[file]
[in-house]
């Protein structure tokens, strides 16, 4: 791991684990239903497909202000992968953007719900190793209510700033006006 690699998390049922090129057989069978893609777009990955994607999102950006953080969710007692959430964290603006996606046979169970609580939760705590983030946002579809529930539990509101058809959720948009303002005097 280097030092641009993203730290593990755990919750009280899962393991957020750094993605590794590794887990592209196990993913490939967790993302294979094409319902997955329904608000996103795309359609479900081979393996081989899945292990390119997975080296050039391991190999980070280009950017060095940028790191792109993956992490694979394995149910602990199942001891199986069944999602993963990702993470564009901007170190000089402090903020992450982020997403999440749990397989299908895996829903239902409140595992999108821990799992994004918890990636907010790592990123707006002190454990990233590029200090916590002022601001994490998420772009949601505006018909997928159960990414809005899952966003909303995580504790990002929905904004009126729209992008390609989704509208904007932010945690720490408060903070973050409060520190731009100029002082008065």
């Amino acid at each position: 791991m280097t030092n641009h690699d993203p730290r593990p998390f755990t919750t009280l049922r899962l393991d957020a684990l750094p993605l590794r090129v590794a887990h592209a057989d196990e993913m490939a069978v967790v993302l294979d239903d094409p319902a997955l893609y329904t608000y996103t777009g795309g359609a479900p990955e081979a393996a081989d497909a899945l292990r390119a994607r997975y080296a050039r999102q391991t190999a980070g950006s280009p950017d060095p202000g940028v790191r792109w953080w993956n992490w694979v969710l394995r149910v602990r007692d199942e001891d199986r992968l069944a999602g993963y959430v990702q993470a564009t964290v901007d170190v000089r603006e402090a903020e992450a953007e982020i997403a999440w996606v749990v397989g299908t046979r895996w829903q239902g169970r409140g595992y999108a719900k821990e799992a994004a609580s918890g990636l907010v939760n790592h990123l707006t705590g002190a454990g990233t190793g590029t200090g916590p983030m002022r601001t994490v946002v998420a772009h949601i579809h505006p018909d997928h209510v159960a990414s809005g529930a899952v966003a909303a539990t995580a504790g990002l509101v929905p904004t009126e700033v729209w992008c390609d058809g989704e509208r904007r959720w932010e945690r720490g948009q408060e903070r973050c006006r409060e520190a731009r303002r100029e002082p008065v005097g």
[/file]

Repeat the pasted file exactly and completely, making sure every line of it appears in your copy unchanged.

[in-house]
């Protein structure tokens, strides 16, 4: 791991684990239903497909202000992968953007719900190793209510700033006006 690699998390049922090129057989069978893609777009990955994607999102950006953080969710007692959430964290603006996606046979169970609580939760705590983030946002579809529930539990509101058809959720948009303002005097 280097030092641009993203730290593990755990919750009280899962393991957020750094993605590794590794887990592209196990993913490939967790993302294979094409319902997955329904608000996103795309359609479900081979393996081989899945292990390119997975080296050039391991190999980070280009950017060095940028790191792109993956992490694979394995149910602990199942001891199986069944999602993963990702993470564009901007170190000089402090903020992450982020997403999440749990397989299908895996829903239902409140595992999108821990799992994004918890990636907010790592990123707006002190454990990233590029200090916590002022601001994490998420772009949601505006018909997928159960990414809005899952966003909303995580504790990002929905904004009126729209992008390609989704509208904007932010945690720490408060903070973050409060520190731009100029002082008065």
């Amino acid at each position: 791991m280097t030092n641009h690699d993203p730290r593990p998390f755990t919750t009280l049922r899962l393991d957020a684990l750094p993605l590794r090129v590794a887990h592209a057989d196990e993913m490939a069978v967790v993302l294979d239903d094409p319902a997955l893609y329904t608000y996103t777009g795309g359609a479900p990955e081979a393996a081989d497909a899945l292990r390119a994607r997975y080296a050039r999102q391991t190999a980070g950006s280009p950017d060095p202000g940028v790191r792109w953080w993956n992490w694979v969710l394995r149910v602990r007692d199942e001891d199986r992968l069944a999602g993963y959430v990702q993470a564009t964290v901007d170190v000089r603006e402090a903020e992450a953007e982020i997403a999440w996606v749990v397989g299908t046979r895996w829903q239902g169970r409140g595992y999108a719900k821990e799992a994004a609580s918890g990636l907010v939760n790592h990123l707006t705590g002190a454990g990233t190793g590029t200090g916590p983030m002022r601001t994490v946002v998420a772009h949601i579809h505006p018909d997928h209510v159960a990414s809005g529930a899952v966003a909303a539990t995580a504790g990002l509101v929905p904004t009126e700033v729209w992008c390609d058809g989704e509208r904007r959720w932010e945690r720490g948009q408060e903070r973050c006006r409060e520190a731009r303002r100029e002082p008065v005097g």